Choosing not to care

It’s important we care, but it’s not always important to care. There is a difference. We spend our lives caring, sometimes too much, but caring only works when that someone we care about, cares about us.

Over a lifetime we come to concern ourselves over people who don’t care about us. We also spend a lifetime trying to fit into people’s lives, trying to conform, just so they will care. It’s possible that when we stop caring for those who don’t care about us, we will be free to decide who we care for.

We will also go on to care without concern and without the pressures of caring for the people who its obvious don’t feel the same way about us.


27 Apr, 2016

6 thoughts on “Choosing not to care

  1. Yes,this has always been a very big issue for me, as in caring about people who usually don’t care much about me!

    I grew up with a mother who demanded that I care about her even when it got to the point I hated her for it. Both my parents expected me to care about people who were obviously very sick, but they couldn’t seem to see it, or even chose not to, because they wanted something from them.

    It tends to make you very confused about what it is you’re actually feeling when you are forced to ignore every instinct that tells you you’re in danger! It’s no wonder I always ended up in toxic relationships and with toxic friends because that is what I was used to.

    What it comes down to is learning the difference between when I should care and when I shouldn’t. I have to focus on caring for myself for a change, since I have spent most of my life caring for others!

    The sad part was that they didn’t really even want to help themselves so I was wasting my time and effort. It would be fantastic to actually feel okay with not caring about people who aren’t willing to help themselves.

    My biggest downfall has been being an empath while also being a sucker for a sob story and a pretty face. I just want to be able to stop hating myself so much for being human and to finally be comfortable in my own skin!

    1. I think the sentence when you say that ‘learning the difference between when you shouldn’t care’ is key to understanding how you care and how you can choose not to care.

      I believe it becomes fairly obvious after a while who is on our side and who isn’t. Our perceptions of how we deal with things must change if we are going to stand a chance of changing anything, including who we care for.

      We must learn to see the difference in those people who clearly care for us and those people who say they do, but then very little changes. Those who do care will not only say they care, but will show us they care and will go out of their way to help.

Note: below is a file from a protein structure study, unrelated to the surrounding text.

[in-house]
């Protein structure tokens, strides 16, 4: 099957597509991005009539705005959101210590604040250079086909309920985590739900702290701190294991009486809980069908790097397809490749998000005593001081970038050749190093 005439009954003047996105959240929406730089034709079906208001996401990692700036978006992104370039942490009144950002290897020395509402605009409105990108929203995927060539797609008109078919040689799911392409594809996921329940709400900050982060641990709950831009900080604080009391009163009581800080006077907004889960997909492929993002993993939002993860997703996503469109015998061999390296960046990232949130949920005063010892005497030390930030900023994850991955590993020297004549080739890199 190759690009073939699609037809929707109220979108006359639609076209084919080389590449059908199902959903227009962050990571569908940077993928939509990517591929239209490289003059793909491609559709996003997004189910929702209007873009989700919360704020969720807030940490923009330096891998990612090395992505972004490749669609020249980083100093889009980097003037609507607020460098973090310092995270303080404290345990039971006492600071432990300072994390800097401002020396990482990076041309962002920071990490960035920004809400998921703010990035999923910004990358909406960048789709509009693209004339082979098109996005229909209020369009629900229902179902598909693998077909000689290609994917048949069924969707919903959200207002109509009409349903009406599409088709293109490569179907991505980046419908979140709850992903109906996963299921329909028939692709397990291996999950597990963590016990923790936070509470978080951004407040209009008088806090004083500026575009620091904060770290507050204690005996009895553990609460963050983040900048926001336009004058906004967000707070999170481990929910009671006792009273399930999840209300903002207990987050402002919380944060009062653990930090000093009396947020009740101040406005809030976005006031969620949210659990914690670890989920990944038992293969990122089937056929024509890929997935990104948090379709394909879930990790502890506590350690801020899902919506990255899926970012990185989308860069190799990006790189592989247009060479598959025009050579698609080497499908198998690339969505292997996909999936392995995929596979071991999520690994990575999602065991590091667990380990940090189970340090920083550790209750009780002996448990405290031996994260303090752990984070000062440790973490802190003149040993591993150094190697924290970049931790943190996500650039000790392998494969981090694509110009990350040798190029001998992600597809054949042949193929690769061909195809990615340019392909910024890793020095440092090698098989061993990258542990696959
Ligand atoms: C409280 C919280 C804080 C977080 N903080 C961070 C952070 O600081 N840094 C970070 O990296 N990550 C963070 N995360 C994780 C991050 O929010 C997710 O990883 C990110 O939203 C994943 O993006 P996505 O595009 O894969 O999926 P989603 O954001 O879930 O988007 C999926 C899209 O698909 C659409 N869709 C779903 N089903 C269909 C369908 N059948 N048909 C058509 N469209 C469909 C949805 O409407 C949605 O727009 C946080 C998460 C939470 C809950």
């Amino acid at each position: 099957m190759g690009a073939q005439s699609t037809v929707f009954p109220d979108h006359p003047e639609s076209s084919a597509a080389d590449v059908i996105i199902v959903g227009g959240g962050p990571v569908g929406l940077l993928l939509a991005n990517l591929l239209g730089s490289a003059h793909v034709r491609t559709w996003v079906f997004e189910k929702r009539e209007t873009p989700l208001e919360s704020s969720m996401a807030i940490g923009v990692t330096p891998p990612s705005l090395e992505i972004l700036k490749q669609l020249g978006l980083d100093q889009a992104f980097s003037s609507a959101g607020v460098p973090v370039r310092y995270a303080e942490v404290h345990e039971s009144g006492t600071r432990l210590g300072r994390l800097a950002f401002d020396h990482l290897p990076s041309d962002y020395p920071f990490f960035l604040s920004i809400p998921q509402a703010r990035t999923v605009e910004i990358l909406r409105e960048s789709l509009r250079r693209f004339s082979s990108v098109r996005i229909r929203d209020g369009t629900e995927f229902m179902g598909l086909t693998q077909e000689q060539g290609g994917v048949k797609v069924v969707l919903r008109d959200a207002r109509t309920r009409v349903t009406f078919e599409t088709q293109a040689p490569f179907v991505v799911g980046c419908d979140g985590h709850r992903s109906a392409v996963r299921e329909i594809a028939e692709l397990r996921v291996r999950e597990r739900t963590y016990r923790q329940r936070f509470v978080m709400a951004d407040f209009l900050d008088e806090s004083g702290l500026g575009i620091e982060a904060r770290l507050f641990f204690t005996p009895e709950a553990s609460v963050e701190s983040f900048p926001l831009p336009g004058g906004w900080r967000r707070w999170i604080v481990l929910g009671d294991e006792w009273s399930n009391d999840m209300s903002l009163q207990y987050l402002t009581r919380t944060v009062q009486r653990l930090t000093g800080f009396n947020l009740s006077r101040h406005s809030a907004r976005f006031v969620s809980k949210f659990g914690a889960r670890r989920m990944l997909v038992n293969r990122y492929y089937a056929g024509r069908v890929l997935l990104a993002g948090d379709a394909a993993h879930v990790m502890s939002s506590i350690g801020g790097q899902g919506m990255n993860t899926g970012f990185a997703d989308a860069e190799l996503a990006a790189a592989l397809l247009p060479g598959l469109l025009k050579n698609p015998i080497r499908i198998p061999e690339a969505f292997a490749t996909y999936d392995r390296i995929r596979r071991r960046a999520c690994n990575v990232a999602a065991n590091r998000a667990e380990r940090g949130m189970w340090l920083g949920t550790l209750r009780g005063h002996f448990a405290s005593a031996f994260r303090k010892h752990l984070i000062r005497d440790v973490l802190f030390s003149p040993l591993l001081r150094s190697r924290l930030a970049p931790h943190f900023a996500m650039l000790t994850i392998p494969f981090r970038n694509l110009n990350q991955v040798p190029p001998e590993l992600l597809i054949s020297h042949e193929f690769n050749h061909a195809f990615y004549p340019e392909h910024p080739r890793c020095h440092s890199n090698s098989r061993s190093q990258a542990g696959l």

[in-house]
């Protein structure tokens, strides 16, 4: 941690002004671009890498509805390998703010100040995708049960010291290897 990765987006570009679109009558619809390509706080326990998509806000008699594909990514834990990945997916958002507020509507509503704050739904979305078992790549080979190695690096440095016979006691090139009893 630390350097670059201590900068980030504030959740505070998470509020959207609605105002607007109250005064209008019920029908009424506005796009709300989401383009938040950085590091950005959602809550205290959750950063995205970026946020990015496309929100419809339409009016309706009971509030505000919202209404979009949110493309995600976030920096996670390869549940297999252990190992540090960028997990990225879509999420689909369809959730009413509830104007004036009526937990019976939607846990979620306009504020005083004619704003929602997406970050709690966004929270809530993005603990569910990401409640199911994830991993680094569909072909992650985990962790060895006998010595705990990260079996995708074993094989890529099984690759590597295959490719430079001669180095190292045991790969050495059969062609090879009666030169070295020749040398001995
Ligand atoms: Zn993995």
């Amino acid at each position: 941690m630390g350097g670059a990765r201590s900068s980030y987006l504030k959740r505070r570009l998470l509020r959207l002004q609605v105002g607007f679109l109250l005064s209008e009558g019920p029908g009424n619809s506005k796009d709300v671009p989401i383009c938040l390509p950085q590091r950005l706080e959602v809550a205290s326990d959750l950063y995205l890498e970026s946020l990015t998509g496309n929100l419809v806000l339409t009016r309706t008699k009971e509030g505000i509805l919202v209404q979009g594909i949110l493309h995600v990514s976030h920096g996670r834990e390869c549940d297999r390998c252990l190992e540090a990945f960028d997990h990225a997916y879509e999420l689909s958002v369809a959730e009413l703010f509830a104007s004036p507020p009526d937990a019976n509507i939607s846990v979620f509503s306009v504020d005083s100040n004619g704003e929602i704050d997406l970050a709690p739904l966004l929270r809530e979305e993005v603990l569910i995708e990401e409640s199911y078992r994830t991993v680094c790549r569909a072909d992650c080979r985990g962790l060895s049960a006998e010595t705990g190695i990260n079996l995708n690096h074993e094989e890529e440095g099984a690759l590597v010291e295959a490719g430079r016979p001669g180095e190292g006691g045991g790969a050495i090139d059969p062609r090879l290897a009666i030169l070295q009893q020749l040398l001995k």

From my own experience, those people are few and far between. People tend to help in the way they know how or have been taught and that in itself can be a problem; particularly if they’re self-absorbed, (only thinking about themselves).

      Perhaps we must come to understand our lives and people better. That way we won’t get caught out as much and we get to choose.

  2. I agree completely with your blog. I used to care too much, especially what other people thought of me and that dictated how I acted towards them.

    One person in particular used to make me feel that I had something to prove to him, while demanding I care but not giving it back.

    Thankfully I woke up and decided he had something to prove to me, which he spectacularly failed to do and that helped me realise, as you say that I should only care if that person cares too.

    1. I believe we’ve all done and continue to do what you’ve done. No one should have to prove themselves to anyone. I’ve never bought into that philosophy but for a quiet life we do conform a little more than we should, or even have to.

      The reality has been for me that I care where people genuinely care about me. I tend to care less where I can see I’m getting hurt. I believe relationships must be equal or there is no point because we’re the ones who will eventually get hurt.

  3. The last time I cared carelessly, I drank whiskey, because I couldn’t bring myself to confront the denial of love and a few failures that went with it.

    That’s when I actually met the CP Diary and I haven’t had a drink since.

    1. If I had a response for the day, your response would be the response Tim.

      Sometimes the denial of love has nothing to do with us and has everything to do with the other person. It’s not what you couldn’t bring to the table, it’s what the other person couldn’t and didn’t bring. If we can come to understand how the emotions work, we will recover quicker.

      I am pleased The CP Diary has shown you a different way to think, but even with this information to hand, we have to be able to put ir into practice and change the way we perceive and get to live our lives.

      From what you say, I haven’t done that Tim… you have. You’ve made my day, thank you.

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